The goal is to create content that is educational and inspiring, and most importantly SEO optimized.
When prospective customers are looking for tools to get their jobs done, they start their research on Google.
If they come across your content (thanks to the brilliant SEO optimization) and they find it worth their time, they are more likely to take action.
This may mean booking a demo or taking time to explore your product in more depth.
Use paid advertising
If you have the money in your budget, you may want to add paid advertising to your product launch plan.
There are a few possibilities here like Google Ads or social media ads. If you need to choose one though, paid search is probably the best way to win the attention of customers who start looking for tools via search engines.
Paid ads will help you boost your organic SEO efforts and speed up customer acquisition.
Showcase your product with a demo
To take your marketing efforts even further, consider creating a product demo.
There are two options here: a pre-recorded product demo or a personalised live demo.
The first option is less personalised but also much more cost effective. It can be as simple as a narrated screencast showcasing the best functionalities of your product.
Personalized demos require a team but may be worth it if your product has a steeper learning curve.
You can use live product demos to highlight the exact parts that are important for a specific user segment and answer any questions your potential clients might have .
This is a tactic we actually use here at Userpilot– want to check out how our tool can help with your product adoption?).
Regardless of whether you choose a pre-recorded or a live demo, it is a good way to add value and show prospective customers how your product can solve their problems.
Set key performance indicators (KPIs) to track the success of your launch
The first thing you want to track is conversion rates because they show if your tactics are working.
The four touchpoints that show you how your users are progressing through the customer lifecycle are:
- visitor-to-sign-up rate – the proportion of visitors that turn into leads
- Sign-up-to-PQL rate – the percentage of leads that have experienced the aha moment and have reached the activation point (Product Qualified Leads)
- PQL-customer rate – the proportion of the Product Qualified Leads that have committed to the paid version of the product
- Sign-up-to-customer rate – the rate of the users who have turned from free trials to the paid versions
Another solid KPI is to track the success of how many users actually use the product and get to the activation point.
Users who experience the value of the product firsthand are more likely to convert to paying users.
That is why tracking how many users reach this milestone gives you an idea of how successful you are at showcasing your product and onboarding your users.
Your SaaS post-launch phase: user onboarding
Now that your plan of acquiring users is in motion, you need to make sure that once users sign up for your trial or freemium accounts, they engage with your product, reach the activation point and become paying customers.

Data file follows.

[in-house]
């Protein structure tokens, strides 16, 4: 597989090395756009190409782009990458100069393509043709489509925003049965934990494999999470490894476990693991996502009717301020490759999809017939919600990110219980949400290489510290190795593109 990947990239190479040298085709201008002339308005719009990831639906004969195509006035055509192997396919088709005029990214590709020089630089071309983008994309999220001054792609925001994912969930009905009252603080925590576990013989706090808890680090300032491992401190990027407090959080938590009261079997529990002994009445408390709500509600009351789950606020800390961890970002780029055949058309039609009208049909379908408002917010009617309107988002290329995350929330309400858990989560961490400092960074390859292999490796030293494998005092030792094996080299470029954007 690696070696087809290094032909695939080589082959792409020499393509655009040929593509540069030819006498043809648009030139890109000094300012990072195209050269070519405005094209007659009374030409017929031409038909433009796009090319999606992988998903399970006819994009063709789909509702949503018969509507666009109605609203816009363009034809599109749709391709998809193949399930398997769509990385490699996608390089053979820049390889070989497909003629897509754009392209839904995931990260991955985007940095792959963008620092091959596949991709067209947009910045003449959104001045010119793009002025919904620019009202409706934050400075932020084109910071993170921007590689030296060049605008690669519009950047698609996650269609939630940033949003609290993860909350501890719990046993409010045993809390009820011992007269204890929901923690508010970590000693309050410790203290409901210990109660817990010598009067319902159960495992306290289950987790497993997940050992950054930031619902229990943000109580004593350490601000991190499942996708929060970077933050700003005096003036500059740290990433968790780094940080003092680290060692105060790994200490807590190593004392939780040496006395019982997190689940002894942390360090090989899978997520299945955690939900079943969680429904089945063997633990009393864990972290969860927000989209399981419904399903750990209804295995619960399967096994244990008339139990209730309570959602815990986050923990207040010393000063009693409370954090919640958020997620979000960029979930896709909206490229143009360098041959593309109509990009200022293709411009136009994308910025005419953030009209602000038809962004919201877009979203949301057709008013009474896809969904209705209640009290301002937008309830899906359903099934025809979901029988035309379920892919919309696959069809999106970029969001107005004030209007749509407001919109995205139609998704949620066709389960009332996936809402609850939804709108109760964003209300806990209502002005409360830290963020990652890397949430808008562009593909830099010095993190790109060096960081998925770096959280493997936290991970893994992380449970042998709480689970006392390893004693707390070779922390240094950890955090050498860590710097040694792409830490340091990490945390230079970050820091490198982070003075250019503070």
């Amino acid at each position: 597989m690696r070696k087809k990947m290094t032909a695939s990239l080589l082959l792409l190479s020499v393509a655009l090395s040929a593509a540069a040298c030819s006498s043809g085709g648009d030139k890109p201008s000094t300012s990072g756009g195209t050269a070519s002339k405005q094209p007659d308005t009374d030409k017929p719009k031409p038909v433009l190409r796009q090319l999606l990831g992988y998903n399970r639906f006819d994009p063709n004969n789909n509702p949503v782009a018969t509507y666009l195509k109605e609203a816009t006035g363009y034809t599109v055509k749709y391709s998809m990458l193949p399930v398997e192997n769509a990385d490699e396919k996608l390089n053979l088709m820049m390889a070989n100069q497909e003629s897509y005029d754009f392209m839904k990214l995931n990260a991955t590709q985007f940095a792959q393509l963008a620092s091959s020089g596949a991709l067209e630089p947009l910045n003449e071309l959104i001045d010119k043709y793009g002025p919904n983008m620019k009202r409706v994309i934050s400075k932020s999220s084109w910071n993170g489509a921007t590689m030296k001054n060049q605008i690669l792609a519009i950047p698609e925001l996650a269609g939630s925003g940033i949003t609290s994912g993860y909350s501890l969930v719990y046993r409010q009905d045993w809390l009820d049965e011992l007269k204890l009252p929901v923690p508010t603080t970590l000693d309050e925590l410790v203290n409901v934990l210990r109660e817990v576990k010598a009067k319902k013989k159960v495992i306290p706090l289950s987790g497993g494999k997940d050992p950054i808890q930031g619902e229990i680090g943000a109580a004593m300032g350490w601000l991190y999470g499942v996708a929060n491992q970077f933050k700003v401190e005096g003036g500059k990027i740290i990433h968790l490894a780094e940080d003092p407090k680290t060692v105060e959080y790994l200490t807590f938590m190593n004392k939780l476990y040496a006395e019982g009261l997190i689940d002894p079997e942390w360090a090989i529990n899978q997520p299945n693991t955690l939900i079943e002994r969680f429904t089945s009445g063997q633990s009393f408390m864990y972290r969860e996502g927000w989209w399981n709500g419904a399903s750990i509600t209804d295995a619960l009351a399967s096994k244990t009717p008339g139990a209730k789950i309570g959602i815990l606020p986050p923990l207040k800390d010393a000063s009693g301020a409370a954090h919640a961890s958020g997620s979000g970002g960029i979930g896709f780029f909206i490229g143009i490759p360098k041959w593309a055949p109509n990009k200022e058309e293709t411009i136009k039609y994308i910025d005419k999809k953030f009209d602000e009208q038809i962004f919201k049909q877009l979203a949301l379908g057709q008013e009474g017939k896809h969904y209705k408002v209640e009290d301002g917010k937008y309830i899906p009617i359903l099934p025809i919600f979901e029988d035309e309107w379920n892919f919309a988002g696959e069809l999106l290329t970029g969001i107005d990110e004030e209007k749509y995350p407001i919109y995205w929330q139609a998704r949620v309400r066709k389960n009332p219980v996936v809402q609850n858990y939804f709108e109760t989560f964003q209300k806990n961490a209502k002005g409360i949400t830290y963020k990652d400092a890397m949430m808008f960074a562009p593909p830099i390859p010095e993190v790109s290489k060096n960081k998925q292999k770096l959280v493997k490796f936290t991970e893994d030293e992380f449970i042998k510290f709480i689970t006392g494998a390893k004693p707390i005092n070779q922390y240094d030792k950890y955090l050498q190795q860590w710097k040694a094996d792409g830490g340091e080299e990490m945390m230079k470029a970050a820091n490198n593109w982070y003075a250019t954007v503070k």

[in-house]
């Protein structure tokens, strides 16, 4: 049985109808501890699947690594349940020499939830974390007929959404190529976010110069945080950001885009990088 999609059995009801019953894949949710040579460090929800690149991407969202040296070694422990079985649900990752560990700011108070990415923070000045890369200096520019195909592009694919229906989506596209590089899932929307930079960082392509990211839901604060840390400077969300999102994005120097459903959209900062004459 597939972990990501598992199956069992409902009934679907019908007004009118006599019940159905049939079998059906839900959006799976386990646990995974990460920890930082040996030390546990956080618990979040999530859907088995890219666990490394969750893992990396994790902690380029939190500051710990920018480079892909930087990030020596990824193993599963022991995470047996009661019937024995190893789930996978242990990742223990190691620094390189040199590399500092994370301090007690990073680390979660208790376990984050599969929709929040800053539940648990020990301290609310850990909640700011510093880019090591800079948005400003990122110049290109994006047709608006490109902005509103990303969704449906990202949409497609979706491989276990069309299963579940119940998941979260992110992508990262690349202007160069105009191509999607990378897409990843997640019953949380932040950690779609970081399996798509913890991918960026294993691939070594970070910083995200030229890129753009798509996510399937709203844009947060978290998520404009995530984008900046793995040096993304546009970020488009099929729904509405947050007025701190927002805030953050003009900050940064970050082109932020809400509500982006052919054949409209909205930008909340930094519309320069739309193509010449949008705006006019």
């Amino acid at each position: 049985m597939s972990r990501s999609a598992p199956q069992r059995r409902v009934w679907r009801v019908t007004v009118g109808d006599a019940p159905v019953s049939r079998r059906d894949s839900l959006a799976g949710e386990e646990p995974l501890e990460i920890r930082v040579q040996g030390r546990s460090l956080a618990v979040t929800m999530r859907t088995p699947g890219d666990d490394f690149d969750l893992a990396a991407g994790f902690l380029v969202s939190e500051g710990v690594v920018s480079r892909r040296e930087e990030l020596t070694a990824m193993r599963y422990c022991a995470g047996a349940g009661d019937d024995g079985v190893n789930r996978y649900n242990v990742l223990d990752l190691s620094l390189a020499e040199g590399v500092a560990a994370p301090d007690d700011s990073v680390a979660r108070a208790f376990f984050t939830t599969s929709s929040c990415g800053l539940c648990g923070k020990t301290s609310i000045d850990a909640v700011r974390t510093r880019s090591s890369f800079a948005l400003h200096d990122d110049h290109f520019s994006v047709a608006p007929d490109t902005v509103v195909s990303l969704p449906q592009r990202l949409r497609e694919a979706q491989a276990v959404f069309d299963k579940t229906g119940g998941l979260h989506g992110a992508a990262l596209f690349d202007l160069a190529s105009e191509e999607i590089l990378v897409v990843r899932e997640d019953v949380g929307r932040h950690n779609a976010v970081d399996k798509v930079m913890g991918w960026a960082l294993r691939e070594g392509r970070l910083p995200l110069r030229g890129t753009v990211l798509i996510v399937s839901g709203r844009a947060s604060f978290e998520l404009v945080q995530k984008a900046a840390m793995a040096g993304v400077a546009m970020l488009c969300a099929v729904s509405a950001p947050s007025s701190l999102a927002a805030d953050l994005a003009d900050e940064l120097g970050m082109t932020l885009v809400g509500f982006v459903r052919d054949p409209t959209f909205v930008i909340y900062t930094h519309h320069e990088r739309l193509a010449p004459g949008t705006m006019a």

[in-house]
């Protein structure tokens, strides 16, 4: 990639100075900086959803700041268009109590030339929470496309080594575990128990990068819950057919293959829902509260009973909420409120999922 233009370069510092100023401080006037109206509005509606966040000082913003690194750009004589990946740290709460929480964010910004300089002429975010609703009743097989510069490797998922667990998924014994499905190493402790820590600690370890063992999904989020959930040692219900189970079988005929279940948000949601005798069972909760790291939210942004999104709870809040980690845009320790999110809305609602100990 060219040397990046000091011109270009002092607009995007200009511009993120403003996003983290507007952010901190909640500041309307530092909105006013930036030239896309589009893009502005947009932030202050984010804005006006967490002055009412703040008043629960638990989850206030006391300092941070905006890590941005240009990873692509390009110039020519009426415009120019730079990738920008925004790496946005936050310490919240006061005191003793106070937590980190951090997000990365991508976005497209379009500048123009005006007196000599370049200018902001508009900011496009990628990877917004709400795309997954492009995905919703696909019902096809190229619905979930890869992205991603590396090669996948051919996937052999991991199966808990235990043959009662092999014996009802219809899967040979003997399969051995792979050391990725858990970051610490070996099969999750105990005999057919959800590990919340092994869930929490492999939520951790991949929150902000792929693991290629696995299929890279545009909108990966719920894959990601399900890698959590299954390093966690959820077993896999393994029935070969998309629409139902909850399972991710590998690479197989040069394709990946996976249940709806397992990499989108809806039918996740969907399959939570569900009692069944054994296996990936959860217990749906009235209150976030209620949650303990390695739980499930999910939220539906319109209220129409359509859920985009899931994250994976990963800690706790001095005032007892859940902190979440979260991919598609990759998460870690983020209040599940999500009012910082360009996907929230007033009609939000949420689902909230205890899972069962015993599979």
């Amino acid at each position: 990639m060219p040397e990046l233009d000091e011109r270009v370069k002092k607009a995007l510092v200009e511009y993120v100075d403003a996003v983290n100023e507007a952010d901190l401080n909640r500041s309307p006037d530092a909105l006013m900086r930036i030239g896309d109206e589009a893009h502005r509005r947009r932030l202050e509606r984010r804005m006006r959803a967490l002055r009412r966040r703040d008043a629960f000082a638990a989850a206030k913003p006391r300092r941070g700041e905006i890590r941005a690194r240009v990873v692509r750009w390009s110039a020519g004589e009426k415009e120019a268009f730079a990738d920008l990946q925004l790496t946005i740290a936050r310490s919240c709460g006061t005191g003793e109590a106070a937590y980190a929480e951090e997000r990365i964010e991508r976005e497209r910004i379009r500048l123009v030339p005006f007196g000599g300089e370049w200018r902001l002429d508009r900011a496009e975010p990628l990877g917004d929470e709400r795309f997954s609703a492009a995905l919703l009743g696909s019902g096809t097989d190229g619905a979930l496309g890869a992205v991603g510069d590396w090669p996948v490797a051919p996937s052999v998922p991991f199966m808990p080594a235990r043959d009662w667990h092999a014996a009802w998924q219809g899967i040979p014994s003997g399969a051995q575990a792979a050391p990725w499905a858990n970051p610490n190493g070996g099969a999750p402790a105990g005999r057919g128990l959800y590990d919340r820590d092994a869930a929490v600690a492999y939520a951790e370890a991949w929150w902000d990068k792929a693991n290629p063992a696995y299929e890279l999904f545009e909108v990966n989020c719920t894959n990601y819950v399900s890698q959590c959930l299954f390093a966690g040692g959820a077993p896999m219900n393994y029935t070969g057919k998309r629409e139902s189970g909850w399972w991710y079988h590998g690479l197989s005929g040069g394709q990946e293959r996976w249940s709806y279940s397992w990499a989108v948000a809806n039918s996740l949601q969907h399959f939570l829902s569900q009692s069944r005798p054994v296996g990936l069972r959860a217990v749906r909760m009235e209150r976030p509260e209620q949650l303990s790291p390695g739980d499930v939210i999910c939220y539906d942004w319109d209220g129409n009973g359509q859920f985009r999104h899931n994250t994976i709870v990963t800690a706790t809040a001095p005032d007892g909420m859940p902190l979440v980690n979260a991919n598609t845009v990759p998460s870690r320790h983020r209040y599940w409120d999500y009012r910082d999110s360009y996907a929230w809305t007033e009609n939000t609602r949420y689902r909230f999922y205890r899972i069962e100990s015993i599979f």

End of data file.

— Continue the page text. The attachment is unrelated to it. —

You can achieve this through user onboarding.
Here are a few tactics that should be a part of your onboarding plan.
Use a welcome screen to segment your audience
There is a big chance that there will be different kinds of users interested in your product, so it’s crucial to build personalized user experiences based on their needs, using data.
You can personalize your user onboarding in different ways, and some of them are:
- by user role (for example: product team, marketing team, sales team)
- by user state (new customers vs. existing customers)
- by user behavior (successful users vs. new sign-ups encountering friction points and requiring guidance).
That’s the quickest and more direct way to get them to experience value and consequently reach the activation point.
Have a look at the welcome screen Backlink Manager uses to segment its users into four distinct groups:
Use checklists to get users to the activation point faster
Once you have segmented your users you know which features are more relevant for them. Build a checklist and prompt them to engage with the ones that will bring value to them fast.
Try to keep your checklists short and focus on getting your users from one milestone to another. In this case, you are aiming to get them from signup to the activation point.
Have a look at an example of a checklist from Kommunicate:
Shorten the learning path with interactive product tours
The simple addition of a checklist with tasks you want the user to complete may not be enough.
Especially if the product learning curve is steeper. For the user to gain value, you also need to make sure they know how to perform each of the tasks, without encountering any friction.
You can achieve this by designing interactive product walkthroughs to guide them step by step through the process.
Look at the checklists from above.
Here is what an interactive tour for ‘ Customize Chat Widget’ would look like. A series of tooltips and driven actions that are triggered sequentially once the user has engaged with the previous one.
Gather customer feedback and improve
Collecting customer feedback is essential. It helps you identify the areas that cause user friction and acting on feedback will improve your product so that it delivers more value.
More value for the customer often results in a relationship that they want to remain part of.
You can use them at different points in the user journey to understand what’s helping users get the job done and what is causing friction.
For example, use a microsurvey to collect feedback when the user engages with the feature for the first time.
Feedback should be an integral part of your launch strategy, especially if you are still working on your achieving product market fit through beta testing.
A successful SaaS product launch can be broken into three main stages, all of which are equally important.
If you need help with the user onboarding part check out how Userpilot can help you drive conversions with great in-app experiences.